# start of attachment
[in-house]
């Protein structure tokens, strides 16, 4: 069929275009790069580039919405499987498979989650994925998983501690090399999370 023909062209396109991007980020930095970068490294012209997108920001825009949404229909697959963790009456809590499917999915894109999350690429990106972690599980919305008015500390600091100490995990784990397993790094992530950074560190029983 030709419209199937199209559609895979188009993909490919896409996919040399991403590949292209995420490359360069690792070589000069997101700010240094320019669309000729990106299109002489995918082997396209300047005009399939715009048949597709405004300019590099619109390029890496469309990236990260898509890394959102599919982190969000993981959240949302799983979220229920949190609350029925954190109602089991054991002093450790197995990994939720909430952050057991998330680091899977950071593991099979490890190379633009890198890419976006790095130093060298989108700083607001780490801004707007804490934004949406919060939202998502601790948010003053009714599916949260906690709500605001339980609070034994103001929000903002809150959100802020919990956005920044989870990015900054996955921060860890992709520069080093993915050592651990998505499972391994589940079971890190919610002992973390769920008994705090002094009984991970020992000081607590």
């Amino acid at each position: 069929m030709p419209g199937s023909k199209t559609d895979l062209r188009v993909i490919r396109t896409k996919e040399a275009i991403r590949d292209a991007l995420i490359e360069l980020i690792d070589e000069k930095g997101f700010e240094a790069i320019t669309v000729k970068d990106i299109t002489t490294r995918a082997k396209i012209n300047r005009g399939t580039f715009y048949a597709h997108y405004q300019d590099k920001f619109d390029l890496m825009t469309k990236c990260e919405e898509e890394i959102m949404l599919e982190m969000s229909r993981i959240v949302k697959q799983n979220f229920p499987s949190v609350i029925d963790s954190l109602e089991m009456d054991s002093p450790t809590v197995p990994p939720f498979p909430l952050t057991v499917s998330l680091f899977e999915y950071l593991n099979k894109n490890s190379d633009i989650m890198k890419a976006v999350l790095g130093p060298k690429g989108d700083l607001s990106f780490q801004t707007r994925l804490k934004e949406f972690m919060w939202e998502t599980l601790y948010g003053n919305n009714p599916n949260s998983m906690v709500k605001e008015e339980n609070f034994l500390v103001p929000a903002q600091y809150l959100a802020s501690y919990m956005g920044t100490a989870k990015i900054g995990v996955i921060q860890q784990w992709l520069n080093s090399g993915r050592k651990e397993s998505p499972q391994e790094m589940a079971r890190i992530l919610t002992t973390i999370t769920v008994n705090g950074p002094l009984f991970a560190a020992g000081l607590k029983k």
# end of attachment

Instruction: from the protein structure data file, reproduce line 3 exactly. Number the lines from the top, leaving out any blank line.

């Amino acid at each position: 069929m030709p419209g199937s023909k199209t559609d895979l062209r188009v993909i490919r396109t896409k996919e040399a275009i991403r590949d292209a991007l995420i490359e360069l980020i690792d070589e000069k930095g997101f700010e240094a790069i320019t669309v000729k970068d990106i299109t002489t490294r995918a082997k396209i012209n300047r005009g399939t580039f715009y048949a597709h997108y405004q300019d590099k920001f619109d390029l890496m825009t469309k990236c990260e919405e898509e890394i959102m949404l599919e982190m969000s229909r993981i959240v949302k697959q799983n979220f229920p499987s949190v609350i029925d963790s954190l109602e089991m009456d054991s002093p450790t809590v197995p990994p939720f498979p909430l952050t057991v499917s998330l680091f899977e999915y950071l593991n099979k894109n490890s190379d633009i989650m890198k890419a976006v999350l790095g130093p060298k690429g989108d700083l607001s990106f780490q801004t707007r994925l804490k934004e949406f972690m919060w939202e998502t599980l601790y948010g003053n919305n009714p599916n949260s998983m906690v709500k605001e008015e339980n609070f034994l500390v103001p929000a903002q600091y809150l959100a802020s501690y919990m956005g920044t100490a989870k990015i900054g995990v996955i921060q860890q784990w992709l520069n080093s090399g993915r050592k651990e397993s998505p499972q391994e790094m589940a079971r890190i992530l919610t002992t973390i999370t769920v008994n705090g950074p002094l009984f991970a560190a020992g000081l607590k029983k």